The 39 Steps
Shakespeare & Company, Lenox, MA
through November 4, 2012
by Shera Cohen
|Photo by Kevin Sprauge|
Josh Aaron McCabe (seated in photo at right) is one of the four actors starring in "The 39 Steps" where he portrays at least 30 roles all within 2 hours.
Q. Tell us about the rehearsal process under director Jonathan Croy?
Jon is the kind of director who believes strongly in the collaborative process. So we are all encouraged to dive in and try things - often slipping on the ice before we can skate on it. This show is technically demanding, and we spent quite a bit of rehearsal in "tech," trying to figure out how to make this machine operate smoothly with its many moving parts. There are set pieces continually rolling in and out, trunks used in different formations, over 200 sound cues, lighting effects to create all sorts of locations, racks and racks of specially designed costumes that allow us all of the quick changes. The thing about a comedy like this is that it is actually a lot of drudge work in trying to craft the humor amidst the story telling. When we add the final piece of the machine - the audience - we learn very quickly how well we've put it together and where we still need to oil the moving parts. Luckily, we have an amazing team of designers, actors, stage management, and a brilliant director.
Q. Do the actors offer direction suggestions; i.e. your fun with the stuffed cat was hilarious.
We all offer ingredients into the mix. Jon is very open and encouraging of the actors (and designers) to bring ideas. The cat was actually born in Jon's mind before we ever started rehearsals. I recall him asking me over the summer: "So, do you think you'd have fun with a cat?" Then he turned me loose to experiment and play. There were various adaptations: a stuffed animal, a custom built "cat puppet." Finally we took a stuffed animal and made a puppet out of it.
Q. How much is ad lib?
Ad-libbing is often entertaining, but can also become a slippery slope. There are different types of ad-libbing. In the rehearsal process - some ad-libs actually became a part of our script. They just worked and we kept them. The goal is to try to stick to the rehearsed script. However, in a wild show like this things are bound to go wrong and we then speak off the cuff a bit to get us back on track. This show also has veteran actors who are very adept at handling mishaps in a clever and fun way. The slippery slope comes into play, though, because we only want to go to that cow so often for the milk. The basic rule of thumb is: use the improv when necessary when we derail, but otherwise execute the show that we rehearsed.
Q. You have a voice that can handle any role: male, female, young, old. How did you learn to "do" voices?
I don't know that I ever learned anything other than to let myself "play". As a kid I would often imitate actors that I saw in movies. I also memorized most of Bill Cosby's sketches and had all of his inflections down. But, I also had a lot of vocal problems, even as an adult. I carry a lot of tension in my throat that works against having a free voice and actually can limit me quite a bit. I was blessed with an amazing voice teacher in graduate school, Susan Sweeney, who was determined to help me work through this. What I finally learned is that if I allow myself "to play," to get out of my head then my voice will naturally free up and I am fortunate enough to have a range that I can play with.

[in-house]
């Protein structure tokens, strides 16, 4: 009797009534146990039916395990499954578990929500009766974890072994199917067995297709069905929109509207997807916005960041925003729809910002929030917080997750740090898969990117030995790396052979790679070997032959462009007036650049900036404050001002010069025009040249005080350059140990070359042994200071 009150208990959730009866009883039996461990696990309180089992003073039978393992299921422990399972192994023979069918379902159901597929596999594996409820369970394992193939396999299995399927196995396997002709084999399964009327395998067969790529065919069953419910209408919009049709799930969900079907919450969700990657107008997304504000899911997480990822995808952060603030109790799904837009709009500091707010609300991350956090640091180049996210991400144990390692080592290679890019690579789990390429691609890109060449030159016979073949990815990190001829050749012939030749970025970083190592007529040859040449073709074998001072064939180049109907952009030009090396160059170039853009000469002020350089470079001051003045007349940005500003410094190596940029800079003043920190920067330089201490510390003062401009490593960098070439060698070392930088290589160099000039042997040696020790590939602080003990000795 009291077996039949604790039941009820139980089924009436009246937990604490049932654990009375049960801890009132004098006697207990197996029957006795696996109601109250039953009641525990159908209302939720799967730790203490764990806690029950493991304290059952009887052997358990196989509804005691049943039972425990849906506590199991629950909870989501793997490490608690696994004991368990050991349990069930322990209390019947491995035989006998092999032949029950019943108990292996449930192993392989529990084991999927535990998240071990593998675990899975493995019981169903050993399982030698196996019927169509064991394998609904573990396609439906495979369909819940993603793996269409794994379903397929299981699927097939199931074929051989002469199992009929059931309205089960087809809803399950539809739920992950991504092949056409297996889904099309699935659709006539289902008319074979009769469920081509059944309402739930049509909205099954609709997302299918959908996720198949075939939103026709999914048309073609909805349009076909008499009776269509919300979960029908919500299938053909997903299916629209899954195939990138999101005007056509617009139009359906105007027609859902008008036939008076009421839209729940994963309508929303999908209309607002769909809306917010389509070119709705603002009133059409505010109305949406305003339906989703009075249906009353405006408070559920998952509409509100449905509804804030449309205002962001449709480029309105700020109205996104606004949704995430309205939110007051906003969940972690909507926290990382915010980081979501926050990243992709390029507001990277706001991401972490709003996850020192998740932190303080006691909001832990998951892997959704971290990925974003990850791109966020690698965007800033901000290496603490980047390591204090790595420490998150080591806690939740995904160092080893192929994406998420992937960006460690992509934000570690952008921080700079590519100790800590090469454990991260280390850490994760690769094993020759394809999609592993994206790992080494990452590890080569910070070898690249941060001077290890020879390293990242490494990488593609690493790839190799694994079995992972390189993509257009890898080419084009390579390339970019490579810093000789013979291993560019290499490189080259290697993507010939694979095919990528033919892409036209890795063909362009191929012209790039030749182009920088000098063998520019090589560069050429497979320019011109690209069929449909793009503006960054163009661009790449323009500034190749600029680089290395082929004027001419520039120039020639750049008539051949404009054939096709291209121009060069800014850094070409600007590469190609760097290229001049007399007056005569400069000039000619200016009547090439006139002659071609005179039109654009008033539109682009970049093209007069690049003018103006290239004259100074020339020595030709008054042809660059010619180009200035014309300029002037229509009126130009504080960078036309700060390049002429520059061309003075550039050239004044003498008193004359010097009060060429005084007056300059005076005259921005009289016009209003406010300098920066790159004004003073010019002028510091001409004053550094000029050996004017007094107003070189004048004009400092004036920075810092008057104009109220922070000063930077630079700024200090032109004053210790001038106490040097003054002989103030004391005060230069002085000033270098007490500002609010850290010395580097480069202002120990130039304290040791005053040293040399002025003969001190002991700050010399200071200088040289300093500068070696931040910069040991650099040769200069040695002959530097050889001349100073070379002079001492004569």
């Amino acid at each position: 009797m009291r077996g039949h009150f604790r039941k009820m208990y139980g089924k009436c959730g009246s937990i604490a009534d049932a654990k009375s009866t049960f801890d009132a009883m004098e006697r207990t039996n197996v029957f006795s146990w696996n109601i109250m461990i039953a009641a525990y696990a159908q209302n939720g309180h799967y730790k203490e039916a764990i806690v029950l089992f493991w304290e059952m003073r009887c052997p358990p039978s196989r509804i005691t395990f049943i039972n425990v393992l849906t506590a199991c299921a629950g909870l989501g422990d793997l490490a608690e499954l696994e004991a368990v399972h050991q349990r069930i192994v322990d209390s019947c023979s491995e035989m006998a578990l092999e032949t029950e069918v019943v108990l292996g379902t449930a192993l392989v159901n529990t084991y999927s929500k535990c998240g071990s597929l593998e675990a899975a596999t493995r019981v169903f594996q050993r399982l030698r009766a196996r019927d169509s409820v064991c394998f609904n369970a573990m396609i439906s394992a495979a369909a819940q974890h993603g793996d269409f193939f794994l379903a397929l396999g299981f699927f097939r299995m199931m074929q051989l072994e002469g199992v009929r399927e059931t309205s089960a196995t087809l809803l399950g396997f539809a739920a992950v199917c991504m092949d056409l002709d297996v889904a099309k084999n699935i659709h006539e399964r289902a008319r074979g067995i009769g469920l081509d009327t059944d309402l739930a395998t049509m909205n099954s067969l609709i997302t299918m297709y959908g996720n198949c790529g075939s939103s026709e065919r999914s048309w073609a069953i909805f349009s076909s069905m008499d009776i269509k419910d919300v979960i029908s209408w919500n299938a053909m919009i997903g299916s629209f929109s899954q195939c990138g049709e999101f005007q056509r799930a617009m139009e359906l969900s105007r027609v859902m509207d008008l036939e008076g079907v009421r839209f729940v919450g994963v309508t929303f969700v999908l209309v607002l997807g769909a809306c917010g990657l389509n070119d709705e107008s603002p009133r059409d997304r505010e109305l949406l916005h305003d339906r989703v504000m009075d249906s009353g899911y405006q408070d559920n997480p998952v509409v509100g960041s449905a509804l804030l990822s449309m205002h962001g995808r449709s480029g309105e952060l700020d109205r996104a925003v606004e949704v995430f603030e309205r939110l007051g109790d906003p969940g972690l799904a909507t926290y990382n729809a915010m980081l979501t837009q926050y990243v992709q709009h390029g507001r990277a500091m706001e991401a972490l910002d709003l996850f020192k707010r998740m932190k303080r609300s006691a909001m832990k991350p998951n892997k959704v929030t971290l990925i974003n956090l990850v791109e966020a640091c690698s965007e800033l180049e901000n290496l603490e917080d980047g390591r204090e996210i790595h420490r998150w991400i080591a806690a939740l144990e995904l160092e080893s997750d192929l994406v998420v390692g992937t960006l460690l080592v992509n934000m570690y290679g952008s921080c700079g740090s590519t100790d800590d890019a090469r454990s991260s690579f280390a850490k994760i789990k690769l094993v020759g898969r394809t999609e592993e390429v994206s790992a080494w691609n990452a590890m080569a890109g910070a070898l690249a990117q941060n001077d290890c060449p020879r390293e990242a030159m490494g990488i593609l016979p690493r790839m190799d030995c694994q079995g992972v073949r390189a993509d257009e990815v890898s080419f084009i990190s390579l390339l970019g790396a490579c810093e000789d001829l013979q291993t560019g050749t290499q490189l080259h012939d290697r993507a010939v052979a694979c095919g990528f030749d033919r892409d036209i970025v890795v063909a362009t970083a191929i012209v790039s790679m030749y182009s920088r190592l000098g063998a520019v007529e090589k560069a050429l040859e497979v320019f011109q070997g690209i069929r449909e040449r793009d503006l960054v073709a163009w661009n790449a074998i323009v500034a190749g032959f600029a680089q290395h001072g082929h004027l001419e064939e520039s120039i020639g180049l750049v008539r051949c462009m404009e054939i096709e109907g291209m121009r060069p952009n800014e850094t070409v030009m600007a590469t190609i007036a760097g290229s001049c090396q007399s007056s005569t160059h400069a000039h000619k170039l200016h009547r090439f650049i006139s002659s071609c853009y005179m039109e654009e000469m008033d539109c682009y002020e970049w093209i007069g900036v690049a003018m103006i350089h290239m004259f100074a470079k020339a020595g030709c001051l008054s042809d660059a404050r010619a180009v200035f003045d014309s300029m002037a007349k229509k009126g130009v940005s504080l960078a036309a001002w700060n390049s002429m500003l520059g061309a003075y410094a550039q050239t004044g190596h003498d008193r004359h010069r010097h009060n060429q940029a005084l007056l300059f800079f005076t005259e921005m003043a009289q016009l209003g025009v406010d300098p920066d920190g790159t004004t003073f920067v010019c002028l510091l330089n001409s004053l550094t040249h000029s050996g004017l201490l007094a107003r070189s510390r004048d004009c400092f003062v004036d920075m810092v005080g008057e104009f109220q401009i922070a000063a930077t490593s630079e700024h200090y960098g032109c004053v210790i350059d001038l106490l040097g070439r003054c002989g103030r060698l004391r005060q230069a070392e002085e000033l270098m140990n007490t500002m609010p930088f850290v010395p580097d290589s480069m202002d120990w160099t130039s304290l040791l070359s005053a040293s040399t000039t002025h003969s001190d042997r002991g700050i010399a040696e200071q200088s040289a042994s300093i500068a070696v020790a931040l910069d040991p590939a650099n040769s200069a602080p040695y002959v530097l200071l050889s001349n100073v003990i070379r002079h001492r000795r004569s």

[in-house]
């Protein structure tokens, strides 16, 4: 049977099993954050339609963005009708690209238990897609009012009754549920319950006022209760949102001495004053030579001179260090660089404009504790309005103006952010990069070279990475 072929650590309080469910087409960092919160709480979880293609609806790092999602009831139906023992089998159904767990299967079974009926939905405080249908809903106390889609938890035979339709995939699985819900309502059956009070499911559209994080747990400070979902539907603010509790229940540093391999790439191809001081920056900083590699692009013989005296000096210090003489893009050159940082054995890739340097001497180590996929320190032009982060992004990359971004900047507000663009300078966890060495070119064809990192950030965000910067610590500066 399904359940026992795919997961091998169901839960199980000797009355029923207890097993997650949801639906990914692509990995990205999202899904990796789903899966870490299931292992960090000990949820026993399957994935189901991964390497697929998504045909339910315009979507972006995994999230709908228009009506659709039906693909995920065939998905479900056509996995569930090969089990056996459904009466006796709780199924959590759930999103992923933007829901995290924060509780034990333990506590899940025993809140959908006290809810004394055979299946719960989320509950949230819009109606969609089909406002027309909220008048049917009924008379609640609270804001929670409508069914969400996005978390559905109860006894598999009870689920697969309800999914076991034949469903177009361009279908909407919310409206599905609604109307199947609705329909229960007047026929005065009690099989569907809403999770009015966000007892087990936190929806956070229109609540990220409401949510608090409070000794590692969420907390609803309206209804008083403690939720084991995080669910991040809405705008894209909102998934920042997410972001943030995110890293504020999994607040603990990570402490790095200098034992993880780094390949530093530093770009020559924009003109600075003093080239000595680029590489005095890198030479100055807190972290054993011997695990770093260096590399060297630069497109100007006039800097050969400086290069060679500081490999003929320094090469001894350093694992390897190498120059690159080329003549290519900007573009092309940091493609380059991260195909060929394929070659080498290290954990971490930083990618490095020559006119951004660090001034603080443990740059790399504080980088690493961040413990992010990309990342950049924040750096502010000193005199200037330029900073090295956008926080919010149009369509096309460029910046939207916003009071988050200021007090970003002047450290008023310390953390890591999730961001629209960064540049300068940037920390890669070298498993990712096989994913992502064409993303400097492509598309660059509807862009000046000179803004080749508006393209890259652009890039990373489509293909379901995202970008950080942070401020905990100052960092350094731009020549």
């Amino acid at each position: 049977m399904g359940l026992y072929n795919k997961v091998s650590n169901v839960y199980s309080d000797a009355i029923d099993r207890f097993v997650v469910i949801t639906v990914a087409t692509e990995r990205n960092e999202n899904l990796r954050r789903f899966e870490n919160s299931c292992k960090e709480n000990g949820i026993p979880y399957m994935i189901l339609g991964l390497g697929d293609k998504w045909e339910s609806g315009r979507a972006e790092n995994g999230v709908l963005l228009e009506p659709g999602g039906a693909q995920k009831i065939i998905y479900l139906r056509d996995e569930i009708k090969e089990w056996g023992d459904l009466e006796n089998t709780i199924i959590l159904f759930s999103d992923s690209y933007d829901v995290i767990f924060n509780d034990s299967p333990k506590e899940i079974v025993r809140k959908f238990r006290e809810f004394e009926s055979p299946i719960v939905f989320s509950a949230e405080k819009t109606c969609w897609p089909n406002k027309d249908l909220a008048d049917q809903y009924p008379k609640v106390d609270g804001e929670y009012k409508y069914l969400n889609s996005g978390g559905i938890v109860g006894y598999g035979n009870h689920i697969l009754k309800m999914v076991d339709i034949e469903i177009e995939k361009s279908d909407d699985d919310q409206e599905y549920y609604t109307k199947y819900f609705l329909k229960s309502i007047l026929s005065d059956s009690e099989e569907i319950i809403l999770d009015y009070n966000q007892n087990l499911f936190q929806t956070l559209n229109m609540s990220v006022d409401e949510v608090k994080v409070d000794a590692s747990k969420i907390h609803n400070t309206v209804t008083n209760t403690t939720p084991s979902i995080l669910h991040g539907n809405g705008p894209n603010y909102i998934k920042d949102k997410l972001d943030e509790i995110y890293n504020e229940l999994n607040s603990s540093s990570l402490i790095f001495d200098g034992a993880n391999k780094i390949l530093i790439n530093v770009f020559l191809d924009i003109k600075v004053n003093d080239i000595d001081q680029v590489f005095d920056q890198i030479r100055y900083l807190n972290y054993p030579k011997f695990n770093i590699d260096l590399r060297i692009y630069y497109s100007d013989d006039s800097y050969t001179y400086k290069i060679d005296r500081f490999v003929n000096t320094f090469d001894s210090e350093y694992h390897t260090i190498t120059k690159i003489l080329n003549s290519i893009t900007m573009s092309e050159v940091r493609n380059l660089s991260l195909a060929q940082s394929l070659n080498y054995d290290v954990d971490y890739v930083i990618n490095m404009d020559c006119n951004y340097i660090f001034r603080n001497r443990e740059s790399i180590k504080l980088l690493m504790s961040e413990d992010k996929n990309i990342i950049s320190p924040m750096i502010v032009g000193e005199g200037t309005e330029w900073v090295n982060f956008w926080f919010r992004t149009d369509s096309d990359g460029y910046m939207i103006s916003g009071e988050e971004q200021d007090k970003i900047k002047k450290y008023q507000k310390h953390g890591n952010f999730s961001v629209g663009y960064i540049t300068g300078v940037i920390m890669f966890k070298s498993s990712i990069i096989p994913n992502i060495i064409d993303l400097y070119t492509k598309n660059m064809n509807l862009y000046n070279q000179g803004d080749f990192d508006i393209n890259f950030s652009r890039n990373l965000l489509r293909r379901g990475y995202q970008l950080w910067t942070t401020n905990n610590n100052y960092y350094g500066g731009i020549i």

Q. You especially have a knack for portraying old women. Is that your specialty?
Shakespeare & Company really has some game when it comes to this genre of comedy. There are so many skilled actors and directors here that bring a high level of expertise (and nuttiness) to this style of storytelling. I'm just lucky enough to be surrounded by such a multi-talented Company that allows me to continue to learn and play in the sandbox, too. As far as playing old women, I plead the fifth.
Q. Any backstage anecdotes you'd like to tell us?
It's an ongoing challenge playing these multi-character roles. Not only is it about creating the characters, but then also keeping track of who appears when. The other night in performance I ran off the stage as a policeman and did my quick change into Professor Jordan. I was waiting backstage to do my entrance, when it suddenly dawned on me that I was actually supposed to be entering as the Pilot on the opposite side of the stage! That was a lovely moment of panic. I tore through the backstage hallway - clothes flying everywhere - and entered as a rather disheveled Pilot. It was a nice reminder that I can never get too laid back about the story telling.